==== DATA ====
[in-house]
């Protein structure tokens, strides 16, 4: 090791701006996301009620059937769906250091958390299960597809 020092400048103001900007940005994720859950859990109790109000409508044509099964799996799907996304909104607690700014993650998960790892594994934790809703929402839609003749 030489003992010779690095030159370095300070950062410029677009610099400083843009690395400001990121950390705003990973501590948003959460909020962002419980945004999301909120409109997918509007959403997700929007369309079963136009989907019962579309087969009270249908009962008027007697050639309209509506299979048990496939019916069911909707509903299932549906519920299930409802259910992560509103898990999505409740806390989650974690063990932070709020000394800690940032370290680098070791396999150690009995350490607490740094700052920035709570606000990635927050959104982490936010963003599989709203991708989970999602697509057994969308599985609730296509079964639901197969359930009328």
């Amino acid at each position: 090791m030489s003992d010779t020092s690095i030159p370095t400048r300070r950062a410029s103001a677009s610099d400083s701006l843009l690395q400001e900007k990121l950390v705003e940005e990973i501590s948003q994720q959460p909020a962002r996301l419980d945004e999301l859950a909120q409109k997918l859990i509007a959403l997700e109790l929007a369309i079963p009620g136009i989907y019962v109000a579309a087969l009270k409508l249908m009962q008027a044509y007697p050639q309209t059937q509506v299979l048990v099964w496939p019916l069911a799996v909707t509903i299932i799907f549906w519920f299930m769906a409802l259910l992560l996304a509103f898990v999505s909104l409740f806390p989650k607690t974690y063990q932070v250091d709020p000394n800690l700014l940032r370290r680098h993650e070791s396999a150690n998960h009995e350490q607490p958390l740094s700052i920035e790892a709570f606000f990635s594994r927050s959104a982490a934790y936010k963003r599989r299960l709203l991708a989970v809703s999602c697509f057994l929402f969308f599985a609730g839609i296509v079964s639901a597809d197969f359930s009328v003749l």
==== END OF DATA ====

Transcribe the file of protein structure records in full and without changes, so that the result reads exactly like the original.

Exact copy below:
[in-house]
């Protein structure tokens, strides 16, 4: 090791701006996301009620059937769906250091958390299960597809 020092400048103001900007940005994720859950859990109790109000409508044509099964799996799907996304909104607690700014993650998960790892594994934790809703929402839609003749 030489003992010779690095030159370095300070950062410029677009610099400083843009690395400001990121950390705003990973501590948003959460909020962002419980945004999301909120409109997918509007959403997700929007369309079963136009989907019962579309087969009270249908009962008027007697050639309209509506299979048990496939019916069911909707509903299932549906519920299930409802259910992560509103898990999505409740806390989650974690063990932070709020000394800690940032370290680098070791396999150690009995350490607490740094700052920035709570606000990635927050959104982490936010963003599989709203991708989970999602697509057994969308599985609730296509079964639901197969359930009328």
């Amino acid at each position: 090791m030489s003992d010779t020092s690095i030159p370095t400048r300070r950062a410029s103001a677009s610099d400083s701006l843009l690395q400001e900007k990121l950390v705003e940005e990973i501590s948003q994720q959460p909020a962002r996301l419980d945004e999301l859950a909120q409109k997918l859990i509007a959403l997700e109790l929007a369309i079963p009620g136009i989907y019962v109000a579309a087969l009270k409508l249908m009962q008027a044509y007697p050639q309209t059937q509506v299979l048990v099964w496939p019916l069911a799996v909707t509903i299932i799907f549906w519920f299930m769906a409802l259910l992560l996304a509103f898990v999505s909104l409740f806390p989650k607690t974690y063990q932070v250091d709020p000394n800690l700014l940032r370290r680098h993650e070791s396999a150690n998960h009995e350490q607490p958390l740094s700052i920035e790892a709570f606000f990635s594994r927050s959104a982490a934790y936010k963003r599989r299960l709203l991708a989970v809703s999602c697509f057994l929402f969308f599985a609730g839609i296509v079964s639901a597809d197969f359930s009328v003749l």